5G is set to be the newest generation of wireless technology, and has real potential to change the way customers, business, and industry connect and operate day to day.

5G is expected to enhance existing 4G services with additional capacity, higher speeds, and lower latency (delay time), and support huge numbers of machine connections.

For customers, this will take video consumption to a whole new level, enable radical new use cases such a remote medical procedure, self-drive cars, autonomous drones and further support the massive increase in IoT connected devices expected in the coming decades.

Additionally, one of the key strengths of 5G will be delivering these benefits to key industries (such as mining, transport, and agriculture) when and how they need it, in order to improve automation, process control, and monitoring.

Telstra is well placed to evolve our 4G service, and we are putting the building blocks in place for Australia to be ready for 5G.  Even though a major deployment of 5G is not expected until 2020, there’s lots of work underway around standards, testing, and spectrum and Telstra is at the forefront of these developments. Here’s an overview of what’s underway.


Ericsson’s 5G radio test bed, which is sometimes referred to as a 5G trial system, will soon arrive in Australia and I’m pleased to announce Telstra will be the first to test its potential. We’ll be running a demonstration in September that will look at 5G capabilities in a real world environment. We’ll be testing the expected high speeds and ultra-low latency, as well as Multi-User MIMO (Multiple Input Multiple Output). This is where multiple antennas carry data to and from the end user, which ultimately improves the performance for customers.

The demonstration will also test beam steering technology, where the beam steering antenna array tracks your location and directs a mobile signal straight to your device rather than sending it out in all directions or to a particular sector as it does today. The advantage of beam steering is that the mobile signal to each user is optimised with less interference resulting in better network performance and more capacity.

I’m looking forward to seeing the results of this demonstration, as it will help us fulfil our goal of rolling out a full-scale 5G service on Telstra’s mobile network in Australia.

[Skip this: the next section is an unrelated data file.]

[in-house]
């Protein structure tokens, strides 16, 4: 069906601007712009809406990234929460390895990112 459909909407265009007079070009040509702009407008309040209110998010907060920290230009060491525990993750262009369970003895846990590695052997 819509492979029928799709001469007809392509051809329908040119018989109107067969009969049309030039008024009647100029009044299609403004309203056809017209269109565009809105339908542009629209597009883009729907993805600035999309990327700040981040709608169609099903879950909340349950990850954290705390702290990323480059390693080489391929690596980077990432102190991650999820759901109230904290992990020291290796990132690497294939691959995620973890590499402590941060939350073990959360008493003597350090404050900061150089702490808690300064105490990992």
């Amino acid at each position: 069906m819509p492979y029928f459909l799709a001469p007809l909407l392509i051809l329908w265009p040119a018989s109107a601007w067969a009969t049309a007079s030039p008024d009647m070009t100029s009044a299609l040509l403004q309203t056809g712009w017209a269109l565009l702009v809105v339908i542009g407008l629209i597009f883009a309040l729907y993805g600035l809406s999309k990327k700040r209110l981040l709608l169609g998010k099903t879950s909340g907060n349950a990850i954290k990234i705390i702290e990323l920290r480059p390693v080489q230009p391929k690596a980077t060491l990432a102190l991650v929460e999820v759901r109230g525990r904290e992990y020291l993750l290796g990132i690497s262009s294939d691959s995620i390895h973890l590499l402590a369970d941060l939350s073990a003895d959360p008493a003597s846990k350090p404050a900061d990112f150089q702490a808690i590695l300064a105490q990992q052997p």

Telstra has also been contributing to the international 5G industry standards to ensure that the upcoming technologies are suited to our expansive rural environments, and take into account Australia’s unique flora (believe it or not, even our eucalyptus trees) in the 5G channel modelling to provide the best possible experience for our customers.


We’ve been embedding Telstra employees into Ericsson’s 5G Research teams in Sweden to develop the 5G radio channel models and to train our engineers on the fundamentals of 5G radio operations. This is key to ensure that we’re bringing the best experience to our Australian customers.

We also recently conducted 5G radio testing at Ericsson’s 5G experience centre with tests in the lab delivering download speeds of greater than 20Gbps. That’s the equivalent of downloading around 4,000 different HD movies all at the same time.


We have started the process of modernising our wireless core network in preparation for 5G with network function virtualisation (NFV) and software defined networking (SDN) technologies. This allows us to support increased network configuration and deployment flexibility to different market segments, and to tailor their wireless connectivity through a concept called Network Slicing.


At Mobile World Congress earlier this year, we announced our plans to deploy the first 5G trial on Telstra’s mobile network on the Gold Coast in 2018. Planning for this trial continues and we’re excited to be testing new 5G technologies and applications.